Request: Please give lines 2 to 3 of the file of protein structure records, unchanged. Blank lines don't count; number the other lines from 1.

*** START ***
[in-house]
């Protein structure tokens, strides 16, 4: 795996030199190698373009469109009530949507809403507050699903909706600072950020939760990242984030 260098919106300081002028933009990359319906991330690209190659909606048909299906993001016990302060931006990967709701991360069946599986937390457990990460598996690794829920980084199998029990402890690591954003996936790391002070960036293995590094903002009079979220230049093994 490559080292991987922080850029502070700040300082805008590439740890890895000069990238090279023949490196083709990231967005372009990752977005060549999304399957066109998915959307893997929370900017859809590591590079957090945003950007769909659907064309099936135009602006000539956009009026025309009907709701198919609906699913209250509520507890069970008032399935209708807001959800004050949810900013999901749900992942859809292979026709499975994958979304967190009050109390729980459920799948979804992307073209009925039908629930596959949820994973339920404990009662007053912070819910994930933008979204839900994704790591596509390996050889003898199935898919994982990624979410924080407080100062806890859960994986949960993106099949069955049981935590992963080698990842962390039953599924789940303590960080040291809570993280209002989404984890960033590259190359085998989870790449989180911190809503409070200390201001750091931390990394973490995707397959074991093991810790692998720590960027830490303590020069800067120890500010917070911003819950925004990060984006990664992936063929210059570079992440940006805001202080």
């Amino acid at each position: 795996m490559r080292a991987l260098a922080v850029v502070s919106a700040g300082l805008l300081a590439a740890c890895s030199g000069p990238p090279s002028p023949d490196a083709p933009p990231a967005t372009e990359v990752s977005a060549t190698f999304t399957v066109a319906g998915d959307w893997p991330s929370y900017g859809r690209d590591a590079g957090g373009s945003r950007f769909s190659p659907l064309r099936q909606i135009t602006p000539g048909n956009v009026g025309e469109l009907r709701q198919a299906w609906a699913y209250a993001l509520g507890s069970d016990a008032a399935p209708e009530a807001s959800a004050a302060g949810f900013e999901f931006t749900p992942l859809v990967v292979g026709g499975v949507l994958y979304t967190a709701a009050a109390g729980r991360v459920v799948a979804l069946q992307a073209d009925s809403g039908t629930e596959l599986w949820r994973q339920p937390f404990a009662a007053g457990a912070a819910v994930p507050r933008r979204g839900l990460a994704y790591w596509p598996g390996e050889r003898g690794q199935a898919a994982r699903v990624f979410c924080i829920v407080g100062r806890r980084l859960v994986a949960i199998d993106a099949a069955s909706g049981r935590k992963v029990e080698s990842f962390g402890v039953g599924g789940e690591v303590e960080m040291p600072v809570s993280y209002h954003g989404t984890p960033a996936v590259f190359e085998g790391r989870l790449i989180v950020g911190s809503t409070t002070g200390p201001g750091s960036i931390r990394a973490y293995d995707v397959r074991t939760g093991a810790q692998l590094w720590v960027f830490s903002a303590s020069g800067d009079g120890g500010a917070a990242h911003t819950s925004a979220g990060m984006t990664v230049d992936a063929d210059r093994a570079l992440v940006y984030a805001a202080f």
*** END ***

């Protein structure tokens, strides 16, 4: 795996030199190698373009469109009530949507809403507050699903909706600072950020939760990242984030 260098919106300081002028933009990359319906991330690209190659909606048909299906993001016990302060931006990967709701991360069946599986937390457990990460598996690794829920980084199998029990402890690591954003996936790391002070960036293995590094903002009079979220230049093994 490559080292991987922080850029502070700040300082805008590439740890890895000069990238090279023949490196083709990231967005372009990752977005060549999304399957066109998915959307893997929370900017859809590591590079957090945003950007769909659907064309099936135009602006000539956009009026025309009907709701198919609906699913209250509520507890069970008032399935209708807001959800004050949810900013999901749900992942859809292979026709499975994958979304967190009050109390729980459920799948979804992307073209009925039908629930596959949820994973339920404990009662007053912070819910994930933008979204839900994704790591596509390996050889003898199935898919994982990624979410924080407080100062806890859960994986949960993106099949069955049981935590992963080698990842962390039953599924789940303590960080040291809570993280209002989404984890960033590259190359085998989870790449989180911190809503409070200390201001750091931390990394973490995707397959074991093991810790692998720590960027830490303590020069800067120890500010917070911003819950925004990060984006990664992936063929210059570079992440940006805001202080």
């Amino acid at each position: 795996m490559r080292a991987l260098a922080v850029v502070s919106a700040g300082l805008l300081a590439a740890c890895s030199g000069p990238p090279s002028p023949d490196a083709p933009p990231a967005t372009e990359v990752s977005a060549t190698f999304t399957v066109a319906g998915d959307w893997p991330s929370y900017g859809r690209d590591a590079g957090g373009s945003r950007f769909s190659p659907l064309r099936q909606i135009t602006p000539g048909n956009v009026g025309e469109l009907r709701q198919a299906w609906a699913y209250a993001l509520g507890s069970d016990a008032a399935p209708e009530a807001s959800a004050a302060g949810f900013e999901f931006t749900p992942l859809v990967v292979g026709g499975v949507l994958y979304t967190a709701a009050a109390g729980r991360v459920v799948a979804l069946q992307a073209d009925s809403g039908t629930e596959l599986w949820r994973q339920p937390f404990a009662a007053g457990a912070a819910v994930p507050r933008r979204g839900l990460a994704y790591w596509p598996g390996e050889r003898g690794q199935a898919a994982r699903v990624f979410c924080i829920v407080g100062r806890r980084l859960v994986a949960i199998d993106a099949a069955s909706g049981r935590k992963v029990e080698s990842f962390g402890v039953g599924g789940e690591v303590e960080m040291p600072v809570s993280y209002h954003g989404t984890p960033a996936v590259f190359e085998g790391r989870l790449i989180v950020g911190s809503t409070t002070g200390p201001g750091s960036i931390r990394a973490y293995d995707v397959r074991t939760g093991a810790q692998l590094w720590v960027f830490s903002a303590s020069g800067d009079g120890g500010a917070a990242h911003t819950s925004a979220g990060m984006t990664v230049d992936a063929d210059r093994a570079l992440v940006y984030a805001a202080f």